Brian Dawson: So this is where you're worried. So kind of the crisis modality is, you've had a minor cardiac incident and then now you need to figure out how to get over it. The worried mode is, the love handles are growing. I'm worried I'm putting on a little weight. I may be getting less healthy. Hey, Applied Visions, you're my trainer. Help me figure out how to get to where I want to be.
Frank Zinghini: Or even worse, I get winded by a flight of stairs. You know, you're really feeling the mornings _____.
Brian Dawson: Okay.
Frank Zinghini: The in crisis, it might be more than a minor heart attack, it could bel a major one. And yeah, we could stretch this metaphor pretty far.
Brian Dawson: Right, all day long. So I'm trying to see how you're going to be able to stretch it to the other modality.
Frank Zinghini: The important thing about the worry part is, you know, the whole thing, you can't deal with a problem till you recognize it. People who are in that bubble recognize that they're at some form of risk and now's a good time to do something about it because they're kind of going okay. Their business is going okay. They're making money. It's like, nothing's really wrong. Let's actually take advantage of that and plan for the future. And that's, like I said, that's probably the largest audience. And I love talking to people like that because many people are receptive to it, the discussion of this is where you can go.
And the third one is kind of exciting, it's the going for growth, we call it. And this is the audience of people who, they got past worry. They got it. They know where they need to go. They're energized. They have their ideas. They have their plans. They're willing to invest. We have a customer like that, which this customer kind of went through all the stages, which is always interesting and rewarding. They started out in crisis. We got them through the crisis. They were already worried about what was beyond that crisis. Where would they go? But they immersed themselves in the technology and the platform. They had an older technology platform that wasn't keeping up with their growth. They learned about what SASS means on their own. They studied the industry and the technology. They had a handle on what they needed to achieve and they came to us and they said, "We want that. We want that SASS stuff. We want to be _____ those platforms. We want to dominate our industry the way we see other industries dominating theirs because they followed that path."
So that's an exciting place to be and that's everywhere from people willing to invest their own funds to people willing to say, "Look, can you help us get financing for this? We understand what's available in the venture community. We understand we need a technology partner to be able to tell our story and to show how we're going to achieve it, and we do that with people. We partner up with them and we help them build their pitch deck and we go to pitch meetings with them and we talk about the tech side of it.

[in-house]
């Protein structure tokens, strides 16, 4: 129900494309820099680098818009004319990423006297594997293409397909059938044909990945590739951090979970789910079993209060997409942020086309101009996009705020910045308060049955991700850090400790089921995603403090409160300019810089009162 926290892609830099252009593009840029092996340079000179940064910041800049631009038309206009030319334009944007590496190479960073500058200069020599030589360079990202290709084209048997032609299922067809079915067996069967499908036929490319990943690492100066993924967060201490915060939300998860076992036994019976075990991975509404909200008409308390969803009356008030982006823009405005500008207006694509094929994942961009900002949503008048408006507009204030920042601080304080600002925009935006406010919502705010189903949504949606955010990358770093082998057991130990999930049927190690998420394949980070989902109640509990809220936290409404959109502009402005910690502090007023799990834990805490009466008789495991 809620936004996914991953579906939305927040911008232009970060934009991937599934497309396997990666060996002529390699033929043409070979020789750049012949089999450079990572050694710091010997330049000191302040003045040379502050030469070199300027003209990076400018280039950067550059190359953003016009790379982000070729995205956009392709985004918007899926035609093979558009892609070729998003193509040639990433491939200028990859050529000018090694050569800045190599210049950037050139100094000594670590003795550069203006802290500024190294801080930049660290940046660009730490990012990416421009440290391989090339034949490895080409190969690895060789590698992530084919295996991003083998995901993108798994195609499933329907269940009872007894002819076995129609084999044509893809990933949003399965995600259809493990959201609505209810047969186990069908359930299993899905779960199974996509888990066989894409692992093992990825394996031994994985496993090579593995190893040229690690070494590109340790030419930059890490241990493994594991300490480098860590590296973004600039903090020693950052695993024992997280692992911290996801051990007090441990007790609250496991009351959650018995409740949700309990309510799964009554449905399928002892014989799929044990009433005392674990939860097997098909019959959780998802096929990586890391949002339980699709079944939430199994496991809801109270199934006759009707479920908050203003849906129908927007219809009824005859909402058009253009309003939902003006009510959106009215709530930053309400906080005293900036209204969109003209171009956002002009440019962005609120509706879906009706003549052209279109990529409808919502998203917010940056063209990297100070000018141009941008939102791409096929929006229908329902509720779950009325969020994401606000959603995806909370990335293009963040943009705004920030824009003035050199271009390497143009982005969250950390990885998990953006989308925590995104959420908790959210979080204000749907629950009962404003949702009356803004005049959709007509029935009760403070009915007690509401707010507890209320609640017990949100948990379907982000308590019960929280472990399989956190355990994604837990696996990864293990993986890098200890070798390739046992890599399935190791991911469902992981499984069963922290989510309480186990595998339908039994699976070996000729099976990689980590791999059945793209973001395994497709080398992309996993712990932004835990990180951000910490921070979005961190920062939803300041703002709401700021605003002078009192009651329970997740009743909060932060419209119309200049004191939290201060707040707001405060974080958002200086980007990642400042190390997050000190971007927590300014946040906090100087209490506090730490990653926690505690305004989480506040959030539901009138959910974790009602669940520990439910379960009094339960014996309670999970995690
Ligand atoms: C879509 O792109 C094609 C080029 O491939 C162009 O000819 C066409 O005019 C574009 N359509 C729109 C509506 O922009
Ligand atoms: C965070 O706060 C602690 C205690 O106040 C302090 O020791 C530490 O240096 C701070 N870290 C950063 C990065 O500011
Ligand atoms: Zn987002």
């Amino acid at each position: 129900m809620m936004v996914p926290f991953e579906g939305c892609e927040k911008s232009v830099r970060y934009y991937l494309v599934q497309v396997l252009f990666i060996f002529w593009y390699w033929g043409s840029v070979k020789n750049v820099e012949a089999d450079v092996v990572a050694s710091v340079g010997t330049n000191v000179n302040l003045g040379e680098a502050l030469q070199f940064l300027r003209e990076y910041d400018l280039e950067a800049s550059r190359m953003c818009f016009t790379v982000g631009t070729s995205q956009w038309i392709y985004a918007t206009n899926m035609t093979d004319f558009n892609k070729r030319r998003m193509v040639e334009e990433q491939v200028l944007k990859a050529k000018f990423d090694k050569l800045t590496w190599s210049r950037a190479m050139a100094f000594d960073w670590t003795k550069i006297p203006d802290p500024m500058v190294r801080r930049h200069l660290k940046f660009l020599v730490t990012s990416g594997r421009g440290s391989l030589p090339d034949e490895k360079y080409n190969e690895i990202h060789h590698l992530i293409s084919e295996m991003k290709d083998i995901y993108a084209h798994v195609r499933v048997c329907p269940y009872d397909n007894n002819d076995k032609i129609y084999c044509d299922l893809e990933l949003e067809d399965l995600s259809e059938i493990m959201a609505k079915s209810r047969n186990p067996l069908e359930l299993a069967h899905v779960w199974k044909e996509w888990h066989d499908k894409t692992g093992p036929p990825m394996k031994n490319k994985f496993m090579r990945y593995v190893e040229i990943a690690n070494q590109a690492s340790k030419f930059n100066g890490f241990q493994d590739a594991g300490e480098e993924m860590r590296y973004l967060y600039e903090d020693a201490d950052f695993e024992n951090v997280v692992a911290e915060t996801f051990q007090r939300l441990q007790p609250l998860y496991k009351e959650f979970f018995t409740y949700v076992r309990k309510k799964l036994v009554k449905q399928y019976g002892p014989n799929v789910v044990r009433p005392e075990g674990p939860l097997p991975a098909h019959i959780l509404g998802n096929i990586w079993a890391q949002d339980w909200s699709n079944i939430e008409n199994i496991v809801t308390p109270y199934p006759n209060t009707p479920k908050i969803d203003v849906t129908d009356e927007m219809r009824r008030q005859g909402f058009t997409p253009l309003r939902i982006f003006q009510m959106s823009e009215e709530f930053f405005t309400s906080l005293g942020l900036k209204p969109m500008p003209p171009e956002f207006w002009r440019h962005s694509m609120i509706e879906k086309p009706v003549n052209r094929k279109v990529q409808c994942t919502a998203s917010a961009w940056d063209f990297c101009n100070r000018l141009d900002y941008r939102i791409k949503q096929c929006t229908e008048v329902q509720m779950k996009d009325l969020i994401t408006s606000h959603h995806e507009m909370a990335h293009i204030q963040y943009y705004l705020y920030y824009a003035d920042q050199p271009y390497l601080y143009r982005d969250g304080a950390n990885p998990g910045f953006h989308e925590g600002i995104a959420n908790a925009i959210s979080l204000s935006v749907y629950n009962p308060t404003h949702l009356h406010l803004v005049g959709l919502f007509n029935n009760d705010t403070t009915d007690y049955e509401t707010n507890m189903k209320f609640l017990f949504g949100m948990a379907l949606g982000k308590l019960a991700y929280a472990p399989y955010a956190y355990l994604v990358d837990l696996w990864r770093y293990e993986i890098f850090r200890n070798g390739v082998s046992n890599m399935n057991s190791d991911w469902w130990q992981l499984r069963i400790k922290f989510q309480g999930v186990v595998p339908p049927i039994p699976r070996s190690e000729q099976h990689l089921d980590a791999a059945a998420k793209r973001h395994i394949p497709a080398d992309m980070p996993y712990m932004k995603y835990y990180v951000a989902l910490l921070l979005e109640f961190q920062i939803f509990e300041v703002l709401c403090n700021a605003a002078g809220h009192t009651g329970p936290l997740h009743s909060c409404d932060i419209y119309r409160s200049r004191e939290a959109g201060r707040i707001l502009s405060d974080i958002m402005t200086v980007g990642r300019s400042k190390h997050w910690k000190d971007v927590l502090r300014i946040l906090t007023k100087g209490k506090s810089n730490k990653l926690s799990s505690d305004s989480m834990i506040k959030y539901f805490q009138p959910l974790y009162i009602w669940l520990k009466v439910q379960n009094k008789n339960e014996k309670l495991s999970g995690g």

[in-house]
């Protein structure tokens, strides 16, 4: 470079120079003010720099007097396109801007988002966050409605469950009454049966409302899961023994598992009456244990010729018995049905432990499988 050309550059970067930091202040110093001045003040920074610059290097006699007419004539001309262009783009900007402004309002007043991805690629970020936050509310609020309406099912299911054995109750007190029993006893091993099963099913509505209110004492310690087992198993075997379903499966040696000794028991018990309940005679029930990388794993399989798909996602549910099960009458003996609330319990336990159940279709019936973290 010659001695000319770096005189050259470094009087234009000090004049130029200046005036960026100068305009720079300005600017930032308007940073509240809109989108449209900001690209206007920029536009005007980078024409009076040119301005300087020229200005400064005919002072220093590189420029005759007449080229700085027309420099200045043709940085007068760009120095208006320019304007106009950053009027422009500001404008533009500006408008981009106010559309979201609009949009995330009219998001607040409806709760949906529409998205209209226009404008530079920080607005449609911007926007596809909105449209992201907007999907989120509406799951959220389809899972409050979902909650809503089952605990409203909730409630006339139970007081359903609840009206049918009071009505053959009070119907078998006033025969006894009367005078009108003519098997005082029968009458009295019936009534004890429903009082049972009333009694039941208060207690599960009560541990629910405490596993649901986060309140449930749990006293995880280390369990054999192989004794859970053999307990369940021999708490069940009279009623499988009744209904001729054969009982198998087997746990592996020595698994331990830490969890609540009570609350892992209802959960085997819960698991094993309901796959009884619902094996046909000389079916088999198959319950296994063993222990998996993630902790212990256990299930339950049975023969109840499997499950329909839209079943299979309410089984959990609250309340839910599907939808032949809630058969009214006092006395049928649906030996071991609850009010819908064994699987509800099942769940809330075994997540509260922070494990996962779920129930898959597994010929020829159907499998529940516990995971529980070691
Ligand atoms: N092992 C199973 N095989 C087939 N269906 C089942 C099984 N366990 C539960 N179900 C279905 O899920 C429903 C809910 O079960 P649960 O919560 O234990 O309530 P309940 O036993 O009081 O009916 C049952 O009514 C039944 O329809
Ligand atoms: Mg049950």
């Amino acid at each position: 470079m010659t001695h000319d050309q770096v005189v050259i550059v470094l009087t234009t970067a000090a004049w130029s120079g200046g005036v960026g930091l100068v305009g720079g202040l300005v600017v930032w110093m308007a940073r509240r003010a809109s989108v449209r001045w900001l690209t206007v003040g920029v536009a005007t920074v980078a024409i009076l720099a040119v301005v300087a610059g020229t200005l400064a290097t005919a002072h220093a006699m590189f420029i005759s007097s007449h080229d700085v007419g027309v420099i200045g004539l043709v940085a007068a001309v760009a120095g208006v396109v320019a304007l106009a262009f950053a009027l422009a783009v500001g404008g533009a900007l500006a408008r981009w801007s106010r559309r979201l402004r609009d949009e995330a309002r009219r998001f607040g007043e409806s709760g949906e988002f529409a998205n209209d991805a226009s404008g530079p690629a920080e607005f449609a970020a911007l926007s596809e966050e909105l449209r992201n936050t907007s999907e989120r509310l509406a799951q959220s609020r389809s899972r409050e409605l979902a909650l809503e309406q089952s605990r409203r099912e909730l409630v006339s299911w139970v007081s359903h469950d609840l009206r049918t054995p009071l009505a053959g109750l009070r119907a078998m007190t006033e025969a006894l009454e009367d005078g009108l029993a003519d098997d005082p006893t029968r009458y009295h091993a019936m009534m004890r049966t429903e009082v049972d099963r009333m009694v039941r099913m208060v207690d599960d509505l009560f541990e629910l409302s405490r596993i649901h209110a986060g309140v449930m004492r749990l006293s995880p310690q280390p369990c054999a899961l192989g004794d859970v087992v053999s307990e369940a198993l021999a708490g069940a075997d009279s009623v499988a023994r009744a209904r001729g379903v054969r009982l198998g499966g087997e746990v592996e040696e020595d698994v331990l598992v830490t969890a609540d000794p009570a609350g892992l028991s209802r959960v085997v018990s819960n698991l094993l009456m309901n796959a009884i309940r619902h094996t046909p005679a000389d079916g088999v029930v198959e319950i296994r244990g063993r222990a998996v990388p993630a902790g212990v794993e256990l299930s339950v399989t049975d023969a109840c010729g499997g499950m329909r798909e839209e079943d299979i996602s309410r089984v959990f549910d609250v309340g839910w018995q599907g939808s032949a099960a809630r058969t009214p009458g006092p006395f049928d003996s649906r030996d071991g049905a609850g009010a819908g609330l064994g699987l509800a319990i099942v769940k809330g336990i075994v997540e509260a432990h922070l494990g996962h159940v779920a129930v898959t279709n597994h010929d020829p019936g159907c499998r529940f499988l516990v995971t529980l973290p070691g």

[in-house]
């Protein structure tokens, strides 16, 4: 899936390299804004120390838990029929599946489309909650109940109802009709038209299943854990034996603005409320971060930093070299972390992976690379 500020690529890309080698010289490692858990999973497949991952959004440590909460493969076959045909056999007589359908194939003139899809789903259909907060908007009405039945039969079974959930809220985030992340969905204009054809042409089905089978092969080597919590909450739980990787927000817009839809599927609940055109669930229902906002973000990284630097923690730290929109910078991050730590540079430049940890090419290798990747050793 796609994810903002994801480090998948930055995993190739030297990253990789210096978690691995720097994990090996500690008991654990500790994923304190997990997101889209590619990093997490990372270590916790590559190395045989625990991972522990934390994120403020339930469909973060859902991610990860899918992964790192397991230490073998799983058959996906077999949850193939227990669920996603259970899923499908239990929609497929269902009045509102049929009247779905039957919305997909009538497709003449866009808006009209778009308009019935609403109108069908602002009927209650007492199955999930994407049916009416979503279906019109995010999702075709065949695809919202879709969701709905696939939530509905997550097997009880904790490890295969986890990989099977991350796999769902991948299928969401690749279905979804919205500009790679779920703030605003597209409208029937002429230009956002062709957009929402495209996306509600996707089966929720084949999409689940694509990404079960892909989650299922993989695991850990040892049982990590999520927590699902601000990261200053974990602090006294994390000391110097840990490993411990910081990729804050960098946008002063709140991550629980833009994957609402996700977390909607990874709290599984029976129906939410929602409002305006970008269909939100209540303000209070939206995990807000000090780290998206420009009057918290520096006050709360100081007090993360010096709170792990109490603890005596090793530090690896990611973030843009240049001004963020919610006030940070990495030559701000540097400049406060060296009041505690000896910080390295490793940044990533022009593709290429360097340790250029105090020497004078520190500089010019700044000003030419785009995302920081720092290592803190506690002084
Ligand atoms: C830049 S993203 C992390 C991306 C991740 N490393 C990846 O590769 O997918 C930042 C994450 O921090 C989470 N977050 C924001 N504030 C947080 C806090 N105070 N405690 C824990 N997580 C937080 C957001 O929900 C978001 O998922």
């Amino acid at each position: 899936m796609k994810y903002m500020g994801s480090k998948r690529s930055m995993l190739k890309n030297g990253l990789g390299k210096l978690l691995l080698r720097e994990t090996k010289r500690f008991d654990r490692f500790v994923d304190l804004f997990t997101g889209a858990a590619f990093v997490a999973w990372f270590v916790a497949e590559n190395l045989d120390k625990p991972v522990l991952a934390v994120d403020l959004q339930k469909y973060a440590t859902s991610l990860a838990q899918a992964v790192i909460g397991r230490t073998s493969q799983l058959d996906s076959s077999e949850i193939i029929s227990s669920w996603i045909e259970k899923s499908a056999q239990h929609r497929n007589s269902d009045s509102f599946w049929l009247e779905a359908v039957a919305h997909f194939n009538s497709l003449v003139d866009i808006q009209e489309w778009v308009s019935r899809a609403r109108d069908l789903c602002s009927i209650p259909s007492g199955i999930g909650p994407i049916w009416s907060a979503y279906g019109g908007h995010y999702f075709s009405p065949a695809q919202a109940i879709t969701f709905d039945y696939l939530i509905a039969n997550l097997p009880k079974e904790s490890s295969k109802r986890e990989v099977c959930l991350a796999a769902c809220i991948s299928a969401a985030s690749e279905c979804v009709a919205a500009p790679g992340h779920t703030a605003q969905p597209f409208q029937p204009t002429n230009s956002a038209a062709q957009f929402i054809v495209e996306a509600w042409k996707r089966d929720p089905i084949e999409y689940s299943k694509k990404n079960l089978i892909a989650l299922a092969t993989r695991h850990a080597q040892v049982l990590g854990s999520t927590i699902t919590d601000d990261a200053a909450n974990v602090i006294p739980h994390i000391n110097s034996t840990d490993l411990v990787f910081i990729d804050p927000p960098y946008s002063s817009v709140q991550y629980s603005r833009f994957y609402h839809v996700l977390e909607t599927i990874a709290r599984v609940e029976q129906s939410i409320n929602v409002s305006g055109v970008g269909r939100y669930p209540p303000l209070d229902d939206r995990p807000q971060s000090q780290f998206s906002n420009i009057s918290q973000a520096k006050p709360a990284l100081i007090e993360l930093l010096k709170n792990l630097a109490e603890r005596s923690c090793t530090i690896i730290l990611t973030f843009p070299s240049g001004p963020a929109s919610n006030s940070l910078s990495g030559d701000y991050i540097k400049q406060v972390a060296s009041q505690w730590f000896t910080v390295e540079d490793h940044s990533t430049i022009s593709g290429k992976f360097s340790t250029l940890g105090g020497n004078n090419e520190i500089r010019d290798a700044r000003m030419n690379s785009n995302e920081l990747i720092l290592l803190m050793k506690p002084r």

You know, we talk about how we can build this for them and then transition it into their own team as they grow. That's the exciting end and it's kind of the tail of the curve. There's not a whole lot of people with that kind of mindset, but when one of those finds me, it's a lot of fun and we have a couple.
Brian Dawson: Yeah, that's what – so, you know, first we talked about this kind of in the context of the state or stages people are in when you encounter them, right, in your role as applied – go ahead, sorry.
Frank Zinghini: Well it the mindsets because everybody – you know you always have a mindset in everything you do in life. What is your mindset. Are you worried? Are you this? Are you that? Are you happy? Well, these are the key mindsets to the type of work that we do.
Brian Dawson: And so taking it out of the context of the type of work that you do, is this also representative of what you may see within leadership within somebody that has their own in-house development capabilities?
Frank Zinghini: Well, I personally think that these mindsets apply to anyone. I mean, first of all, they apply to everything in life.
Brian Dawson: They apply outside of software . Right.
Frank Zinghini: Yeah, in any business context, I think these three modalities apply. You know? Even if you're just – if you're making chees, you know, you can see how these things would apply to you at various points in your timeline even if you have no technology whatsoever.
Brian Dawson: So yeah, so to ask you in terms of the overall makeup, this is something that nags here, right, so starting from kind of your observation of the mindset that people are in, starting with who you encounter and who you help, but we can transfer that like you said, to making cheese or we'll narrow it down, right, to probably most organizations engaging with or embarking on this digital journey are in one of these mindsets.